The problem with excavating the problem soil is that (a) he's surrounded by it and who knows how deep it goes, and (b) his water table is at 2' in the spring. i don't think he's in good shape if he digs out say 6' of soil that then holds 4' of water in the spring, whether it's full of gravel or not. The best solution is for him to drill piles down to bedrock (it's only 8' away) and put a slab at grade that will resist the uplift caused by his soil. But how you design that solution (and how much it costs) is beyond the userbase here. If his only problem is frost heaving, a FPSF and a monolithic slab (probably with a beam down the middle in each direction) will solve that easily.

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                        • #42

                          Re: Standalone 20x24 workshop foundation questions

                          Originally posted by guitarchitect View Post

                          If he wants to solve his problem, it won't happen listening to a bunch of guys on the internet. There are a variety of ways to build something, but to really meet certain performance criteria (such as "I never want it to move out of place") you sometimes need professional help. He's described enough challenges that it's pretty clear he needs to take that path. It's not about passing the buck, it's about recognizing the complexity of the issue.

                          OBC/NBC was a tangent - no one referenced it as a way to solve his problem.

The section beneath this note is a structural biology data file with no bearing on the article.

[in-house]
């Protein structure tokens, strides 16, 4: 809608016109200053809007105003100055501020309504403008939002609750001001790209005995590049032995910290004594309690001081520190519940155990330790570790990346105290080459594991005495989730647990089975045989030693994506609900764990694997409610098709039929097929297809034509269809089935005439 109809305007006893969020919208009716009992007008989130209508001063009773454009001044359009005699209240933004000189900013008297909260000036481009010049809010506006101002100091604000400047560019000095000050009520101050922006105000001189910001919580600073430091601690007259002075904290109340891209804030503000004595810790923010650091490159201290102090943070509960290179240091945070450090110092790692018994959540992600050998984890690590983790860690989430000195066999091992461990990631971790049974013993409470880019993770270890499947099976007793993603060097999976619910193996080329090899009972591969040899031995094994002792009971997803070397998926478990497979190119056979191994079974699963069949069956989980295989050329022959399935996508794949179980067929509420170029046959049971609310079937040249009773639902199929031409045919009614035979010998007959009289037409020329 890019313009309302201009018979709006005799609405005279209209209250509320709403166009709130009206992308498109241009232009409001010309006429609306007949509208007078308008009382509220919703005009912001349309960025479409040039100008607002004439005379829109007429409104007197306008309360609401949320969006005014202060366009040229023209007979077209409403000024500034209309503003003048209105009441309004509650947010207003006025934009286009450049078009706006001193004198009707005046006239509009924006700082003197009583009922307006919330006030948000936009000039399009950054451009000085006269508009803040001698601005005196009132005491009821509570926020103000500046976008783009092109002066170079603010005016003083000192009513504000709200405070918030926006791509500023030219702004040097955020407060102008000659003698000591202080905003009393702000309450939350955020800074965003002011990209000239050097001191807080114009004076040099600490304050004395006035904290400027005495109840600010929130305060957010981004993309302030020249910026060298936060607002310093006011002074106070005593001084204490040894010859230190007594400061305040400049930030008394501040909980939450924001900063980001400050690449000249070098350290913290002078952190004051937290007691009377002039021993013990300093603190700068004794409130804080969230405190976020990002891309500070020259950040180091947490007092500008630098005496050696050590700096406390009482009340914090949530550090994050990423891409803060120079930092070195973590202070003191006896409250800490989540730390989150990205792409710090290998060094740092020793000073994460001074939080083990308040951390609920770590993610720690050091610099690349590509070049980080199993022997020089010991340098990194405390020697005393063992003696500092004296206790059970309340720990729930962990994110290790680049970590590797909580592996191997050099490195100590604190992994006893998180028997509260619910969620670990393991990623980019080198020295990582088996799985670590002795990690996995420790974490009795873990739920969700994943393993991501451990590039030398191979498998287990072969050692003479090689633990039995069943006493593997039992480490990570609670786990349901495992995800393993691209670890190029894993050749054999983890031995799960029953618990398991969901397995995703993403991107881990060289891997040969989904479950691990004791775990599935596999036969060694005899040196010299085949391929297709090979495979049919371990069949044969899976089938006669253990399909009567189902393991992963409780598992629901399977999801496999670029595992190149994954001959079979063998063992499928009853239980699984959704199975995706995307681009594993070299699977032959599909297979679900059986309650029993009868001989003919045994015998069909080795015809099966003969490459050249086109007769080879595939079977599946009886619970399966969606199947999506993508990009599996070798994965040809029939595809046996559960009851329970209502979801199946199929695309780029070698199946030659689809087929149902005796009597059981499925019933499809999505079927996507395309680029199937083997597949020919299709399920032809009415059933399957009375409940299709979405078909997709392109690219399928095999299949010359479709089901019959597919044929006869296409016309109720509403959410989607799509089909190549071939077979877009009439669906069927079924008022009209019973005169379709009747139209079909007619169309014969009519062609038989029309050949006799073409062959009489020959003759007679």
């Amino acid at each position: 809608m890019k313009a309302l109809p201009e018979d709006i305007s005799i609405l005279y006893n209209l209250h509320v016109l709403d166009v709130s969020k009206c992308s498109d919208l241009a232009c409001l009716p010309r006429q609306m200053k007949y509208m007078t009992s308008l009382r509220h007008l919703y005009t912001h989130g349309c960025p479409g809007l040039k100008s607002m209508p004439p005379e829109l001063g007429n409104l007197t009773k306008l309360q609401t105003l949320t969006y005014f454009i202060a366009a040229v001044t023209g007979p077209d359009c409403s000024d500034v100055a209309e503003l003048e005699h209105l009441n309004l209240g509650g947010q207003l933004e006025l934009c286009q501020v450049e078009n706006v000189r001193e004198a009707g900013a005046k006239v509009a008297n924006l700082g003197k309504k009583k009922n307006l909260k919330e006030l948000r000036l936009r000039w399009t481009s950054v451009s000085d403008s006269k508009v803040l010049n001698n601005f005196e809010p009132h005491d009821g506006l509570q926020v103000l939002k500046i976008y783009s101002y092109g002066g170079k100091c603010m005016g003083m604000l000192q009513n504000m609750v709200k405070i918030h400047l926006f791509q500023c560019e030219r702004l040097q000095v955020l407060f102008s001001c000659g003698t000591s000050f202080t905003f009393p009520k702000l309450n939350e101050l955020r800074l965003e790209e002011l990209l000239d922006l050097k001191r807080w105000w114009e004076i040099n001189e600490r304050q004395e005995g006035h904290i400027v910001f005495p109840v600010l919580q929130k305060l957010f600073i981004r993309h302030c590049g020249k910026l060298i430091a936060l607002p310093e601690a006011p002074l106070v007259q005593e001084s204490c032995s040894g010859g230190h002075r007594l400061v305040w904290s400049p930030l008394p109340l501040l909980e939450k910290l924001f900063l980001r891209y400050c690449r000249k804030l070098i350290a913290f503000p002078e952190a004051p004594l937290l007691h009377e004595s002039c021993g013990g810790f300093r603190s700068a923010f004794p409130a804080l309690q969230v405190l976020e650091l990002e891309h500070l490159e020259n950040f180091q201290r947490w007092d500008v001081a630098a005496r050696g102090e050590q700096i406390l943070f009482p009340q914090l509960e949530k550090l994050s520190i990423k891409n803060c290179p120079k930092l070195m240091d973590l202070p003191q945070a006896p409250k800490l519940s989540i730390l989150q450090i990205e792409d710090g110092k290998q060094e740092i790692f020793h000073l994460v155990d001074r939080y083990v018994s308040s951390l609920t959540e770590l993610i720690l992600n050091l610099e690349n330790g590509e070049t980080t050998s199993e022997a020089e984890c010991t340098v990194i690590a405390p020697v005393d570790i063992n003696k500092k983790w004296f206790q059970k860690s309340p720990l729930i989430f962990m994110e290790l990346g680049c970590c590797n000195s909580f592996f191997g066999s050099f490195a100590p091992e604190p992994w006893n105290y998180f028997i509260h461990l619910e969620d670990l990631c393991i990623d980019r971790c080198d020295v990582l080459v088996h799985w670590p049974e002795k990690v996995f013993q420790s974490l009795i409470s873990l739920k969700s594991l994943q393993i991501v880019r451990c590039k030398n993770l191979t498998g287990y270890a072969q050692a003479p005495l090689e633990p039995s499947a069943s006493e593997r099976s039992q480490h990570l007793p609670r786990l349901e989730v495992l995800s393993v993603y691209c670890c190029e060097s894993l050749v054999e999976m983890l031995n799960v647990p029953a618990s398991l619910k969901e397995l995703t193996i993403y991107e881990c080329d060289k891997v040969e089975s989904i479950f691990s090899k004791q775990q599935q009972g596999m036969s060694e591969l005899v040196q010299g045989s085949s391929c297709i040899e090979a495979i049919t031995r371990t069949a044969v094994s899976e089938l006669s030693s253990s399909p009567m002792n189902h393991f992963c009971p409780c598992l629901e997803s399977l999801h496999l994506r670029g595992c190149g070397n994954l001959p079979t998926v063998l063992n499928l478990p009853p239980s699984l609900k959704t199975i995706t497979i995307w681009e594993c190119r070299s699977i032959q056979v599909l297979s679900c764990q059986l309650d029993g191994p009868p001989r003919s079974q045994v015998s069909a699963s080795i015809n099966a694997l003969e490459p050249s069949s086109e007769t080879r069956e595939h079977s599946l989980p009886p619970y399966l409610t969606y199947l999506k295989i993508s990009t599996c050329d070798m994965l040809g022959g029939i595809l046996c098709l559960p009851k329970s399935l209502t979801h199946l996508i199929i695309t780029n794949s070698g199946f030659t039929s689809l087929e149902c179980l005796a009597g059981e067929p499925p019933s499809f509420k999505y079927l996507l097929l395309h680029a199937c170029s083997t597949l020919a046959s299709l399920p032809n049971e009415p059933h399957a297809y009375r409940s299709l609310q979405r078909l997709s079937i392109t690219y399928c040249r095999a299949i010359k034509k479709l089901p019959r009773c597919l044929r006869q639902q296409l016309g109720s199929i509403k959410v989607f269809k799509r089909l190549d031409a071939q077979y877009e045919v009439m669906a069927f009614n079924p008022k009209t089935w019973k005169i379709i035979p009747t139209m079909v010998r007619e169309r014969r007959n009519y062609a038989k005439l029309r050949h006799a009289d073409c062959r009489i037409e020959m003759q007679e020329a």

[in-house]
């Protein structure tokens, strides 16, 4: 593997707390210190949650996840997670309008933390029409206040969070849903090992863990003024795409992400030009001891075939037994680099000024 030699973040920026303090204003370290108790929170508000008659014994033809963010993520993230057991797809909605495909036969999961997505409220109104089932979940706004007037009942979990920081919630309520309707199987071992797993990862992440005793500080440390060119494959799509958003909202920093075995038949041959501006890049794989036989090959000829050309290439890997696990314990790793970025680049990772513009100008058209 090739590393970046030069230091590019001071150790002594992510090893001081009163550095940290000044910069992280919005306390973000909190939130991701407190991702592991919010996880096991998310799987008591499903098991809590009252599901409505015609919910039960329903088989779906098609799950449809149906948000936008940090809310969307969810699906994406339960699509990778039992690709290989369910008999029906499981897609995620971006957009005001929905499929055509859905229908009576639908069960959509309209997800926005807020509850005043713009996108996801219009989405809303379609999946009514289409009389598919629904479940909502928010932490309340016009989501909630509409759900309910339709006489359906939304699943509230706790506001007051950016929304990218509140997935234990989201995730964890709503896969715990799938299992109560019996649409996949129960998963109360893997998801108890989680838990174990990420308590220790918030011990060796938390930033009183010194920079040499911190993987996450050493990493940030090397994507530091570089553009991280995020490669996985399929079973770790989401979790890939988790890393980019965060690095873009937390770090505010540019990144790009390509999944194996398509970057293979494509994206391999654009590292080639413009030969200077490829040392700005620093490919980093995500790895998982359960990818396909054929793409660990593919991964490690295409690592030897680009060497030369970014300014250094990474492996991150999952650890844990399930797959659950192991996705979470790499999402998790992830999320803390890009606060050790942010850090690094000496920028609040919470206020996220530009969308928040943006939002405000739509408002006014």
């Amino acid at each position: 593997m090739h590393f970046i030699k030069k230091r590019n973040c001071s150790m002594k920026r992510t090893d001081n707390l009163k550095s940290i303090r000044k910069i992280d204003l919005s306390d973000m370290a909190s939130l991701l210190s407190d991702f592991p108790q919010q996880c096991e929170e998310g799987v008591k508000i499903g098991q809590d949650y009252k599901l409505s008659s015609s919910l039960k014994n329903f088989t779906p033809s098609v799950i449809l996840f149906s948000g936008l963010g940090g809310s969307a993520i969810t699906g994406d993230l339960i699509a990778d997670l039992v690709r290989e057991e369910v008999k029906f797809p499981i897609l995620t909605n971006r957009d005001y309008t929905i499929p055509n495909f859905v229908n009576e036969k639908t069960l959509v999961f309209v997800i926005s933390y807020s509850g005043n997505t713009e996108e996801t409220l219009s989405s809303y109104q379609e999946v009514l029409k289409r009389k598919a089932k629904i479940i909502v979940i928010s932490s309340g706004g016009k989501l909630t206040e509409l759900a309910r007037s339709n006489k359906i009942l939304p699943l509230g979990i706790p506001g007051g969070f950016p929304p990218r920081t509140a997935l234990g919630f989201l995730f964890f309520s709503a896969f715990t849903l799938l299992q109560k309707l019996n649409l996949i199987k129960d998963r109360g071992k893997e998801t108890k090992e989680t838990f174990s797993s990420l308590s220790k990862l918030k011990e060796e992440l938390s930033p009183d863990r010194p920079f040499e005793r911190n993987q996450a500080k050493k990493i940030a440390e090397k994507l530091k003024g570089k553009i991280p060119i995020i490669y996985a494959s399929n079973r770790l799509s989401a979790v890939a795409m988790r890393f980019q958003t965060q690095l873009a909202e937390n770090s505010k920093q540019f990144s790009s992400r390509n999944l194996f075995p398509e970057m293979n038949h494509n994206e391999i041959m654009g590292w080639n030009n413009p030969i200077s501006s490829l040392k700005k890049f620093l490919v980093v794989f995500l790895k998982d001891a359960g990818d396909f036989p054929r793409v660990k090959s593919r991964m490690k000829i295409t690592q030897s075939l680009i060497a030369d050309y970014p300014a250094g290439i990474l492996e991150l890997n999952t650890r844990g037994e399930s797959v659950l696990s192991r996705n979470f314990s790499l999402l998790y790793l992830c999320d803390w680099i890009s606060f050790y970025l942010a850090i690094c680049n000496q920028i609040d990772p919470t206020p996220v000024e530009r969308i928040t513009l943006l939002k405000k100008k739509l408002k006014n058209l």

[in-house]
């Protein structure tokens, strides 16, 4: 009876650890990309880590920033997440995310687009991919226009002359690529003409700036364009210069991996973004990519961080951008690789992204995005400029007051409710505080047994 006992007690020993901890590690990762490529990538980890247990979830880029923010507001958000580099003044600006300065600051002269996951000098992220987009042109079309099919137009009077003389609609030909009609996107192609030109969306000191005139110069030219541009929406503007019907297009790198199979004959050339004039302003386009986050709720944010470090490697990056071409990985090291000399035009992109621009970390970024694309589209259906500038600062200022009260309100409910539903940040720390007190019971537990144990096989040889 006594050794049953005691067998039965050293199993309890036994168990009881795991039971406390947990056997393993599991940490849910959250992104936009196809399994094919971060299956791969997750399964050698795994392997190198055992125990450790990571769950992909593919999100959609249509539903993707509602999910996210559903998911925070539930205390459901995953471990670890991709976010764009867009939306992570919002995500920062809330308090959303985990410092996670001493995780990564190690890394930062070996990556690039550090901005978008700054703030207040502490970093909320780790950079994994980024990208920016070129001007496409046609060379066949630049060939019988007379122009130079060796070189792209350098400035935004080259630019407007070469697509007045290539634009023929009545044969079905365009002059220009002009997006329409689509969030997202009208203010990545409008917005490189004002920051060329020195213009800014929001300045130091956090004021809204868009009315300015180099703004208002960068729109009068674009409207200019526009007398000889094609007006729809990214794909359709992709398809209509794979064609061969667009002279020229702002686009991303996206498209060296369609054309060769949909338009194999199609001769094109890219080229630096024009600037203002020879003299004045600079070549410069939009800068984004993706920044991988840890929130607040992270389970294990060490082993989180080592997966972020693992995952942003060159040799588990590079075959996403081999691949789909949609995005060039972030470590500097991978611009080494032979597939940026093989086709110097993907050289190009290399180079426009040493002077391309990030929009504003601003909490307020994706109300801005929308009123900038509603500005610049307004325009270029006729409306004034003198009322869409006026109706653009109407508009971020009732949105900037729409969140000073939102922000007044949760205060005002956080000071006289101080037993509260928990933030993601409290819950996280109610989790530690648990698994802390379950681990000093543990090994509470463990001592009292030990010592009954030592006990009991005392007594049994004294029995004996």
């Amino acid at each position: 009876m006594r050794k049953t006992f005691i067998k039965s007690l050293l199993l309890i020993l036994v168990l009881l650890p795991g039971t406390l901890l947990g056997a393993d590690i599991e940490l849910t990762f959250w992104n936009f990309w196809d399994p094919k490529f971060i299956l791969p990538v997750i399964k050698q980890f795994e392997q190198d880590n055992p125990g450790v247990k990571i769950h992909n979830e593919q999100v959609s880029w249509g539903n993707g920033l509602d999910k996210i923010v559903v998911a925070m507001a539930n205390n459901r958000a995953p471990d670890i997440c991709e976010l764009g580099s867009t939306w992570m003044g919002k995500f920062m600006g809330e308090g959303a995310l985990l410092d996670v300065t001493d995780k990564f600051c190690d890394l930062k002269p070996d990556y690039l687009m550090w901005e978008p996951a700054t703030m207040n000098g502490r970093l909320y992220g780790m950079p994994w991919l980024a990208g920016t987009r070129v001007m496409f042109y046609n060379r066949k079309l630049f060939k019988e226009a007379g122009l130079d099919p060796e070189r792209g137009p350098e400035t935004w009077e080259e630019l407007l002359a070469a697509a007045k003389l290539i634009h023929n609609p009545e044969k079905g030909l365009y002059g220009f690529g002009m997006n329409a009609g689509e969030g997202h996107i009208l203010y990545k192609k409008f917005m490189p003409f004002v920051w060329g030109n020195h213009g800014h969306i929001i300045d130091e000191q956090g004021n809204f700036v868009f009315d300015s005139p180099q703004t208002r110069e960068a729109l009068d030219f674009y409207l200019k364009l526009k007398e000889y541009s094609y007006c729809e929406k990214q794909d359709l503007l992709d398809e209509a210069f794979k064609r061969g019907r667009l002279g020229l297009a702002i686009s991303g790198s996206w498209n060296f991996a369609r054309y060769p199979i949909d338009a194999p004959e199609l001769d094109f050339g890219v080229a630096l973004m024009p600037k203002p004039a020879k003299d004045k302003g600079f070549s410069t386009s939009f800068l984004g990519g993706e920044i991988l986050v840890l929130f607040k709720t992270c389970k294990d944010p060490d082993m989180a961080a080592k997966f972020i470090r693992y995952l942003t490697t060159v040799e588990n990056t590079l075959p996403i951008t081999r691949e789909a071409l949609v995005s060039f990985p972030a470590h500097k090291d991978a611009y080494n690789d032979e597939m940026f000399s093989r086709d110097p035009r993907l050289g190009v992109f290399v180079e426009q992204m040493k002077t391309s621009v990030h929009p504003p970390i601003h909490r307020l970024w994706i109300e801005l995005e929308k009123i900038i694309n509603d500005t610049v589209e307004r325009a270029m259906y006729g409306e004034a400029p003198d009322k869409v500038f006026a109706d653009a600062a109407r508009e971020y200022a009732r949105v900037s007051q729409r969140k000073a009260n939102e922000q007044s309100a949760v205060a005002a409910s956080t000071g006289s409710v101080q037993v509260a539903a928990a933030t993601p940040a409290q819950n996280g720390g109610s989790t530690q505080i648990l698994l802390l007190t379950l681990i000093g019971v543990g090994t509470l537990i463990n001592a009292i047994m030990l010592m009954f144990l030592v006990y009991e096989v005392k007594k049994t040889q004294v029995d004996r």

To your question about hydraulic/hydrostatic - Hydraulic pressure deals with hydraulic fluid. Hydrostatic pressure deals with the pressure exerted by a fluid at equilibrium. think of it this way... if you know your water table is at 2' below the surface, that's where it is at equilibrium. if you put your foundation and floor down at 4', hydrostatic pressure is the pressure exerted "up" by the water because it wants to be at equilibrium - at 2'. That's where the "static" part of the phrase comes from. Let it be known that this is just for visualizing it... the actual force at work is gravity, which is exerting a downward force on the water table, so the force "up" by the water is actually equal to the "downward" force of water by gravity, blah blah blah... the deeper you go, the higher the pressure because there's more water weight pushing down, and so on.

                          The problem with excavating the problem soil is that (a) he's surrounded by it and who knows how deep it goes, and (b) his water table is at 2' in the spring. i don't think he's in good shape if he digs out say 6' of soil that then holds 4' of water in the spring, whether it's full of gravel or not. The best solution is for him to drill piles down to bedrock (it's only 8' away) and put a slab at grade that will resist the uplift caused by his soil. But how you design that solution (and how much it costs) is beyond the userbase here. If his only problem is frost heaving, a FPSF and a monolithic slab (probably with a beam down the middle in each direction) will solve that easily.